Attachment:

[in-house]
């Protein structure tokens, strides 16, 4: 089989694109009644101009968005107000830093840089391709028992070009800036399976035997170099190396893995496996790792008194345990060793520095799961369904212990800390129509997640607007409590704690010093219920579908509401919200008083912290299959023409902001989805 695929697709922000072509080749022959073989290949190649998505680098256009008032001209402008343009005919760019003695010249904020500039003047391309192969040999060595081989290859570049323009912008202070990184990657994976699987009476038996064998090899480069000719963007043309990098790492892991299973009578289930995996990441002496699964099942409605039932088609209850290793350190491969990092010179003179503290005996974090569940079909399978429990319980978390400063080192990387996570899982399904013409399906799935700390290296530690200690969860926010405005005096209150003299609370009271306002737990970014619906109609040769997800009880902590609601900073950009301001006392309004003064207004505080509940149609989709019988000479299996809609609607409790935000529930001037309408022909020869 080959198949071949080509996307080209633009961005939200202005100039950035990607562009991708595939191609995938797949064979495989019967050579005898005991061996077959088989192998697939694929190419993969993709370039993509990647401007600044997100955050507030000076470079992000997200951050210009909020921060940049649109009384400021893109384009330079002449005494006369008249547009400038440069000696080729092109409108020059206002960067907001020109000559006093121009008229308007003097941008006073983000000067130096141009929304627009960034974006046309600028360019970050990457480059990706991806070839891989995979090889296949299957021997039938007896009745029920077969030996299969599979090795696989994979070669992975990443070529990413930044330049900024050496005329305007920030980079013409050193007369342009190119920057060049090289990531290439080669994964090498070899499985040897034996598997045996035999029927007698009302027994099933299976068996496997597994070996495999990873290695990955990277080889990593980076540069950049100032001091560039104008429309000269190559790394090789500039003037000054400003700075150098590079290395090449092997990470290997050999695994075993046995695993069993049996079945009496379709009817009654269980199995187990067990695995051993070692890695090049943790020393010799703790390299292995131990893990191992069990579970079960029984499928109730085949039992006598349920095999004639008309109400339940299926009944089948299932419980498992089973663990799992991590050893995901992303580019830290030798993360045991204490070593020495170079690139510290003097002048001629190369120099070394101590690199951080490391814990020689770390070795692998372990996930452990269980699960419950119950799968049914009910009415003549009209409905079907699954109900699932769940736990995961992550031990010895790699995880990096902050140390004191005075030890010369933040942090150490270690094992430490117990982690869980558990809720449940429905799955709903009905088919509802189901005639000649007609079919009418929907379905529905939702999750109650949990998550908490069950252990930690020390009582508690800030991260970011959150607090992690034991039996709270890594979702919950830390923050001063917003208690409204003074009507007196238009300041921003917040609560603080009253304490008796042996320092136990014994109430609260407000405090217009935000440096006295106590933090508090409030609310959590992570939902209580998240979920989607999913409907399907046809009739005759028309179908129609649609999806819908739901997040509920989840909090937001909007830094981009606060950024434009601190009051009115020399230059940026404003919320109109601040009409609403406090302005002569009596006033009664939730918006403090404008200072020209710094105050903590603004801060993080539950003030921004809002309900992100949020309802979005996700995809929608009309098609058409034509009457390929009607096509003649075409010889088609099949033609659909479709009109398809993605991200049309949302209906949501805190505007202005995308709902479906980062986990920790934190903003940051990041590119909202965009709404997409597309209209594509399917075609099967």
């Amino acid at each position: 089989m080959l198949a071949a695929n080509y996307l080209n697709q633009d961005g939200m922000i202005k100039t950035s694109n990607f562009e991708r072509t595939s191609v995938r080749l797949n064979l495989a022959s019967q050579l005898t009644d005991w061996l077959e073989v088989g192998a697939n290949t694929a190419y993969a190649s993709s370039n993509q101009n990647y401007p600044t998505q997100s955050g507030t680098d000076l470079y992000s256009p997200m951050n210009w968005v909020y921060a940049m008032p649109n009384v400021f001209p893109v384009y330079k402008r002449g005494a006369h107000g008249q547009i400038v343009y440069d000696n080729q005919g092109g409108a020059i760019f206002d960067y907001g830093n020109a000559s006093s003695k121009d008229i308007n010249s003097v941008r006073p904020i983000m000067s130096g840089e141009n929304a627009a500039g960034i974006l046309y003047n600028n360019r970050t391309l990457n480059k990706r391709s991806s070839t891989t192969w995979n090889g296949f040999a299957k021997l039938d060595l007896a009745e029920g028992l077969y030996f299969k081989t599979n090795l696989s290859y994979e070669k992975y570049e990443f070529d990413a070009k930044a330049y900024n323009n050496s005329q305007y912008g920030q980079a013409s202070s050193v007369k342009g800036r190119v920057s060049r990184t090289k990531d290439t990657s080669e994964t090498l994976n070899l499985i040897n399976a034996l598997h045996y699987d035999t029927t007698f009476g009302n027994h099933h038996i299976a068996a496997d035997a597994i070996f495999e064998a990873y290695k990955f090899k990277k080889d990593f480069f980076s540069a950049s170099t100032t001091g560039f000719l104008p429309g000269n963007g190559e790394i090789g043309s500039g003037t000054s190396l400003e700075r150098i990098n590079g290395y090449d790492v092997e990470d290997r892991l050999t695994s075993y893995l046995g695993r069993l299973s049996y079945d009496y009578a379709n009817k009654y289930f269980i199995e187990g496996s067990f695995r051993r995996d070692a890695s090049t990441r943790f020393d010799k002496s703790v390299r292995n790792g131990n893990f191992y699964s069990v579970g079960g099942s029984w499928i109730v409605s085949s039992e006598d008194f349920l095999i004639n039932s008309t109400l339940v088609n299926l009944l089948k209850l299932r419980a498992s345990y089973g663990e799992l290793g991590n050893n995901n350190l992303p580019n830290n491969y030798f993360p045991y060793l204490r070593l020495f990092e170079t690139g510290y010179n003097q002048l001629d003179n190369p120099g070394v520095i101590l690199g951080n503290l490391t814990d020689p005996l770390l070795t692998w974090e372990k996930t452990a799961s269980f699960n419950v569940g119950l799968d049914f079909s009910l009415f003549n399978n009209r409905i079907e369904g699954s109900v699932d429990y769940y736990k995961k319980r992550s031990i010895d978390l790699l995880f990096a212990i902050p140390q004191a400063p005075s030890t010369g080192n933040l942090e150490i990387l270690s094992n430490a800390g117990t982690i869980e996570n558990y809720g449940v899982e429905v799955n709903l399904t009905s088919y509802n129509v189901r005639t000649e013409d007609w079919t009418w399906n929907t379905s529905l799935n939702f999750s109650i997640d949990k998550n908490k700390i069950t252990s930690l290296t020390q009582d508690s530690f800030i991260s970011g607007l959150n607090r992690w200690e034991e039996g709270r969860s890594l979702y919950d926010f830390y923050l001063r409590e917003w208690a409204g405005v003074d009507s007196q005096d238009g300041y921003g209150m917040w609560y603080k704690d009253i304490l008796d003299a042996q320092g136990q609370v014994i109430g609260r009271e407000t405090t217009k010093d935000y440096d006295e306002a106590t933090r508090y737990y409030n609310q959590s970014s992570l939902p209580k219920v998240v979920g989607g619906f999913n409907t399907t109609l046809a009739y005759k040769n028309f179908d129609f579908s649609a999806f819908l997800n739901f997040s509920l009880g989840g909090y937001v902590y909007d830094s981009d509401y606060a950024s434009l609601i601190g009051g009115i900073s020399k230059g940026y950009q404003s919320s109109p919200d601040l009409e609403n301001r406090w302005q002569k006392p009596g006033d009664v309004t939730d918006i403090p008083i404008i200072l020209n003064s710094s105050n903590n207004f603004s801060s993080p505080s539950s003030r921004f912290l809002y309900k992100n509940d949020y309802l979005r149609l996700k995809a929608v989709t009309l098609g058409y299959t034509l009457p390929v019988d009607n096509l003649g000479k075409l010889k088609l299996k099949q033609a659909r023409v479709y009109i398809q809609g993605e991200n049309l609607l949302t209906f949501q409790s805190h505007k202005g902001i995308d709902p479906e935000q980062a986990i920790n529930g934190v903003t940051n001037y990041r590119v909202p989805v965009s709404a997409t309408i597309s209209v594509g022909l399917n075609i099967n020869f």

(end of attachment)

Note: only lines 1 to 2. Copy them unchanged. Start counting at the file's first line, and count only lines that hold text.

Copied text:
[in-house]
């Protein structure tokens, strides 16, 4: 089989694109009644101009968005107000830093840089391709028992070009800036399976035997170099190396893995496996790792008194345990060793520095799961369904212990800390129509997640607007409590704690010093219920579908509401919200008083912290299959023409902001989805 695929697709922000072509080749022959073989290949190649998505680098256009008032001209402008343009005919760019003695010249904020500039003047391309192969040999060595081989290859570049323009912008202070990184990657994976699987009476038996064998090899480069000719963007043309990098790492892991299973009578289930995996990441002496699964099942409605039932088609209850290793350190491969990092010179003179503290005996974090569940079909399978429990319980978390400063080192990387996570899982399904013409399906799935700390290296530690200690969860926010405005005096209150003299609370009271306002737990970014619906109609040769997800009880902590609601900073950009301001006392309004003064207004505080509940149609989709019988000479299996809609609607409790935000529930001037309408022909020869 080959198949071949080509996307080209633009961005939200202005100039950035990607562009991708595939191609995938797949064979495989019967050579005898005991061996077959088989192998697939694929190419993969993709370039993509990647401007600044997100955050507030000076470079992000997200951050210009909020921060940049649109009384400021893109384009330079002449005494006369008249547009400038440069000696080729092109409108020059206002960067907001020109000559006093121009008229308007003097941008006073983000000067130096141009929304627009960034974006046309600028360019970050990457480059990706991806070839891989995979090889296949299957021997039938007896009745029920077969030996299969599979090795696989994979070669992975990443070529990413930044330049900024050496005329305007920030980079013409050193007369342009190119920057060049090289990531290439080669994964090498070899499985040897034996598997045996035999029927007698009302027994099933299976068996496997597994070996495999990873290695990955990277080889990593980076540069950049100032001091560039104008429309000269190559790394090789500039003037000054400003700075150098590079290395090449092997990470290997050999695994075993046995695993069993049996079945009496379709009817009654269980199995187990067990695995051993070692890695090049943790020393010799703790390299292995131990893990191992069990579970079960029984499928109730085949039992006598349920095999004639008309109400339940299926009944089948299932419980498992089973663990799992991590050893995901992303580019830290030798993360045991204490070593020495170079690139510290003097002048001629190369120099070394101590690199951080490391814990020689770390070795692998372990996930452990269980699960419950119950799968049914009910009415003549009209409905079907699954109900699932769940736990995961992550031990010895790699995880990096902050140390004191005075030890010369933040942090150490270690094992430490117990982690869980558990809720449940429905799955709903009905088919509802189901005639000649007609079919009418929907379905529905939702999750109650949990998550908490069950252990930690020390009582508690800030991260970011959150607090992690034991039996709270890594979702919950830390923050001063917003208690409204003074009507007196238009300041921003917040609560603080009253304490008796042996320092136990014994109430609260407000405090217009935000440096006295106590933090508090409030609310959590992570939902209580998240979920989607999913409907399907046809009739005759028309179908129609649609999806819908739901997040509920989840909090937001909007830094981009606060950024434009601190009051009115020399230059940026404003919320109109601040009409609403406090302005002569009596006033009664939730918006403090404008200072020209710094105050903590603004801060993080539950003030921004809002309900992100949020309802979005996700995809929608009309098609058409034509009457390929009607096509003649075409010889088609099949033609659909479709009109398809993605991200049309949302209906949501805190505007202005995308709902479906980062986990920790934190903003940051990041590119909202965009709404997409597309209209594509399917075609099967």